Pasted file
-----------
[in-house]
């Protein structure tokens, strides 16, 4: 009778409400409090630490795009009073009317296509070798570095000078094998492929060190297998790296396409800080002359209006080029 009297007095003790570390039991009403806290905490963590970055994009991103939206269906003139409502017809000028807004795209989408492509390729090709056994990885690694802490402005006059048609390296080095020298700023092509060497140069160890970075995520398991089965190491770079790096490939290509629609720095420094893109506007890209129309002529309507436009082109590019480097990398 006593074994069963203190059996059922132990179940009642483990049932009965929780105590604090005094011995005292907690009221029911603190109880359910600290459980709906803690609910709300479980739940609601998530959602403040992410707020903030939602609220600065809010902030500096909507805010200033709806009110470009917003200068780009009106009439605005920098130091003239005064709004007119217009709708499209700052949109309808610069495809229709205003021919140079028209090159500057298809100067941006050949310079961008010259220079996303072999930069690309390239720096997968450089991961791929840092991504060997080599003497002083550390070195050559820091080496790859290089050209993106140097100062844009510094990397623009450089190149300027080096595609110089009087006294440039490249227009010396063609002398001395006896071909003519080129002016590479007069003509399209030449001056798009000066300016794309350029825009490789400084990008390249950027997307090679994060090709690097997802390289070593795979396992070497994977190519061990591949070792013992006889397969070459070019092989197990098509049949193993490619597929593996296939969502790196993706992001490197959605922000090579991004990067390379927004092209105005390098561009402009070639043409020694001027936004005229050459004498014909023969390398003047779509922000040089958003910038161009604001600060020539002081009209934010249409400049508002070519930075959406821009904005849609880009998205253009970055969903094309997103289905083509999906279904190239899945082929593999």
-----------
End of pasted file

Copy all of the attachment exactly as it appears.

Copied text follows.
[in-house]
């Protein structure tokens, strides 16, 4: 009778409400409090630490795009009073009317296509070798570095000078094998492929060190297998790296396409800080002359209006080029 009297007095003790570390039991009403806290905490963590970055994009991103939206269906003139409502017809000028807004795209989408492509390729090709056994990885690694802490402005006059048609390296080095020298700023092509060497140069160890970075995520398991089965190491770079790096490939290509629609720095420094893109506007890209129309002529309507436009082109590019480097990398 006593074994069963203190059996059922132990179940009642483990049932009965929780105590604090005094011995005292907690009221029911603190109880359910600290459980709906803690609910709300479980739940609601998530959602403040992410707020903030939602609220600065809010902030500096909507805010200033709806009110470009917003200068780009009106009439605005920098130091003239005064709004007119217009709708499209700052949109309808610069495809229709205003021919140079028209090159500057298809100067941006050949310079961008010259220079996303072999930069690309390239720096997968450089991961791929840092991504060997080599003497002083550390070195050559820091080496790859290089050209993106140097100062844009510094990397623009450089190149300027080096595609110089009087006294440039490249227009010396063609002398001395006896071909003519080129002016590479007069003509399209030449001056798009000066300016794309350029825009490789400084990008390249950027997307090679994060090709690097997802390289070593795979396992070497994977190519061990591949070792013992006889397969070459070019092989197990098509049949193993490619597929593996296939969502790196993706992001490197959605922000090579991004990067390379927004092209105005390098561009402009070639043409020694001027936004005229050459004498014909023969390398003047779509922000040089958003910038161009604001600060020539002081009209934010249409400049508002070519930075959406821009904005849609880009998205253009970055969903094309997103289905083509999906279904190239899945082929593999």